Hitoshi Matsumoto, the longtime king of television comedy in Japan as the “dumber” half of the comic duo Downtown, has also become an acclaimed helmer overseas.
His debut pic, laffer “Big Man Japan,” was selected for the Directors’ Fortnight section at Cannes in 2007, and his two subsequent films — “Symbol” (2009) and “Scabbard Samurai” (2010), have also been screened widely abroad, if not exactly burning down the box office at home.
In March, the Cinematheque Francaise presented all three of Matsumoto’s pics in Paris in a special section — the sort of honor previously bestowed on such famed Japanese helmers as Akira Kurosawa and Shohei Imamura. “I feel like a second-year pro baseball player invited to the All-Star game,” Matsumoto quipped to the press.
What’s in the works now? During this year’s Okinawa Movie Festival (March 24-31), an event organized by Matsumoto’s agency, Yoshimoto Kogyo, Matsumoto flew down to Okinawa to meet with the media, included a one-on-one with Variety, but had little concrete to say about his new pic. “We’ve only had one or two meetings so far,” he said. “This time, I want take it slow. I really don’t know anything yet, including the release date.”
As with all Matsumoto pics, the idea for the new film will come from his own fertile brain, not the manga, games or bestselling novels that are the usual starting points for commercial pics in the Japanese biz.
“In Japan hardly any films come from original ideas,” Matsumoto explains. “And the ones that do don’t become hits. I’m one of the few who’s allowed to do this sort of thing, so if I don’t do it, who will? I feel a kind a duty — well ‘duty’ sounds big-headed.”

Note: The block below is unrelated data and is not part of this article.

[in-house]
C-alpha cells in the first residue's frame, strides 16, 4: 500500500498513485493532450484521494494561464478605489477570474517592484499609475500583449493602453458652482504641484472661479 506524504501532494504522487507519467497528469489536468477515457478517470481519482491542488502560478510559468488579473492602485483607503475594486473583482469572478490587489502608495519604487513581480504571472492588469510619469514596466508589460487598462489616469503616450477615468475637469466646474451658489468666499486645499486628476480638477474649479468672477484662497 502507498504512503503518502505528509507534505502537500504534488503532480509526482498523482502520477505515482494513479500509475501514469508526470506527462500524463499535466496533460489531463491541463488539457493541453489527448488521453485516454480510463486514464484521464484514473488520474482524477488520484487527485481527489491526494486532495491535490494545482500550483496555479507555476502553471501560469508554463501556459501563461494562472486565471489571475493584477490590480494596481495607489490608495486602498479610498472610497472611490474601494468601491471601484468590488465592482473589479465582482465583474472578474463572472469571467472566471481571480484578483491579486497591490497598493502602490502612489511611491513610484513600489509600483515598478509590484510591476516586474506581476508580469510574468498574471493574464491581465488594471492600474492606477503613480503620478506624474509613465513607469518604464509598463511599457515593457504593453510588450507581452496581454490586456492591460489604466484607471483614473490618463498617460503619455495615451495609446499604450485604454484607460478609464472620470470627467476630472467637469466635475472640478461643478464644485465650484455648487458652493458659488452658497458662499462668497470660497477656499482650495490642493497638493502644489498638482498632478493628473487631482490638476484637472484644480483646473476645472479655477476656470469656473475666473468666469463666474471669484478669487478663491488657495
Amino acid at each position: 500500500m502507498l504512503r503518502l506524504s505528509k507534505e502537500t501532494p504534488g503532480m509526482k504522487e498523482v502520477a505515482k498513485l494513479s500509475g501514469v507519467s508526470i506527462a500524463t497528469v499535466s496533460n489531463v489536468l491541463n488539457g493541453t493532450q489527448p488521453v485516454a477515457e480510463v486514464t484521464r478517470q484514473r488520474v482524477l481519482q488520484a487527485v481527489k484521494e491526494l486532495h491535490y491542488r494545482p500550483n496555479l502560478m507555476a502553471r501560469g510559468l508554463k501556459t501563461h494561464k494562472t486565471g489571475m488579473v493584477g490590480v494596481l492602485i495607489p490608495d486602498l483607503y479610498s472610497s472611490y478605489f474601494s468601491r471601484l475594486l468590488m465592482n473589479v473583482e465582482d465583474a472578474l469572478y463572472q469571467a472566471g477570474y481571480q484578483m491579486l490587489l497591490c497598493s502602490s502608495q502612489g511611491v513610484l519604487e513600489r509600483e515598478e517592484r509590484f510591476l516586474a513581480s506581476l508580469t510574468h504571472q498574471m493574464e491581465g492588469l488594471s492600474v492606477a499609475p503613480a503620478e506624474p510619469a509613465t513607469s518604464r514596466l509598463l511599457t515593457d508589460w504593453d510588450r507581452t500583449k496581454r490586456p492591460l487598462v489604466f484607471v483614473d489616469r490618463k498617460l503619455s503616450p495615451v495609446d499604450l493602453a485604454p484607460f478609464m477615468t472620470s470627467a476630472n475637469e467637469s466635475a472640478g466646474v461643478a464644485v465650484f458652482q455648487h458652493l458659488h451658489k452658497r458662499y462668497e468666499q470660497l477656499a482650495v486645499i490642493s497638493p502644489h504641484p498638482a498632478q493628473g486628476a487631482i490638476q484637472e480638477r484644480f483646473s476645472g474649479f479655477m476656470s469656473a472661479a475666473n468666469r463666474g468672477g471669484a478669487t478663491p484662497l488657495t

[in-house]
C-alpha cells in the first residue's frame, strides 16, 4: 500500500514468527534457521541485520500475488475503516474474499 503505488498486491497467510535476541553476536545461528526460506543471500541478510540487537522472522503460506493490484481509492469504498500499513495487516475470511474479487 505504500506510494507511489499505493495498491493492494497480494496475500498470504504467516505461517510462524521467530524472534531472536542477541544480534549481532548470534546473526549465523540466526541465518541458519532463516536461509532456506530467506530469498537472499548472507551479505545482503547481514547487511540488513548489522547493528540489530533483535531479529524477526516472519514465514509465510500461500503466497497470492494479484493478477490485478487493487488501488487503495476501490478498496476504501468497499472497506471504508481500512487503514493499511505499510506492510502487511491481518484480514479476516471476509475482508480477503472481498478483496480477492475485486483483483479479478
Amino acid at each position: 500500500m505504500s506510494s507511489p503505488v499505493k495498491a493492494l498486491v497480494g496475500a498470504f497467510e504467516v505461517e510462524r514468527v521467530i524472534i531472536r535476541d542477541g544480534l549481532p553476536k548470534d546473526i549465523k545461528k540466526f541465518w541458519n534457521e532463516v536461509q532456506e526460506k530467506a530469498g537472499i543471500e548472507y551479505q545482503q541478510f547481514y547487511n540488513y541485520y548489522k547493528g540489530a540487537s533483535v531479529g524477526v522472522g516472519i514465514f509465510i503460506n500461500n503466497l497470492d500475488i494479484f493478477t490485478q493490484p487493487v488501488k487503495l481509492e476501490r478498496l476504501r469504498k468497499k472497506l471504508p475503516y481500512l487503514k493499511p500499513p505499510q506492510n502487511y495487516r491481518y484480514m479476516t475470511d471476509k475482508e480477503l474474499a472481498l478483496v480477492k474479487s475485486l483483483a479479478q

Also, unlike the many helmers and producers in Japan who think of domestic auds first and foremost, with the rest of the world an afterthought, Matsumoto is focusing on the world. “When I made ‘Big Man Japan’ I thought it would only be seen by Japanese,” he says. “Then it was screened at Cannes, and was seen by a lot of foreign people. So I thought I should make more movies that could be shown abroad.”
His next film, “Symbol,” had a story that anyone could understand, even if they didn’t speak Japanese. “I aimed it straight at foreign audiences,” he says. “It was a kind of experiment for me.”
However, Matsumoto has no intention of following in the footsteps of Takeshi Kitano, another Japanese TV comic-cum-helmer with a high international profile, who has earned acclaim with serious pics.
“That probably wouldn’t work for me,” Matsumoto explains. “I’ve got my own way of doing things — and comedy has got to be in whatever I do.”
At the same time, Matsumoto is willing to try various genres, as long as he can make the pic completely his own. “Basically, I really want to surprise and astonish the audience,” he says. “If I thought that fans would be surprised if Matsumoto did a yakuza movie, I’d do it. I want to betray their expectations.”
Already Matsumoto is working over a curveball for his new film. “The title I’m thinking of is ‘R-80,’ “Matsumoto quipped. “People under 80 won’t be allowed to watch it. The theme is breaking down (stereotypes). I’m thinking now of how to show that.”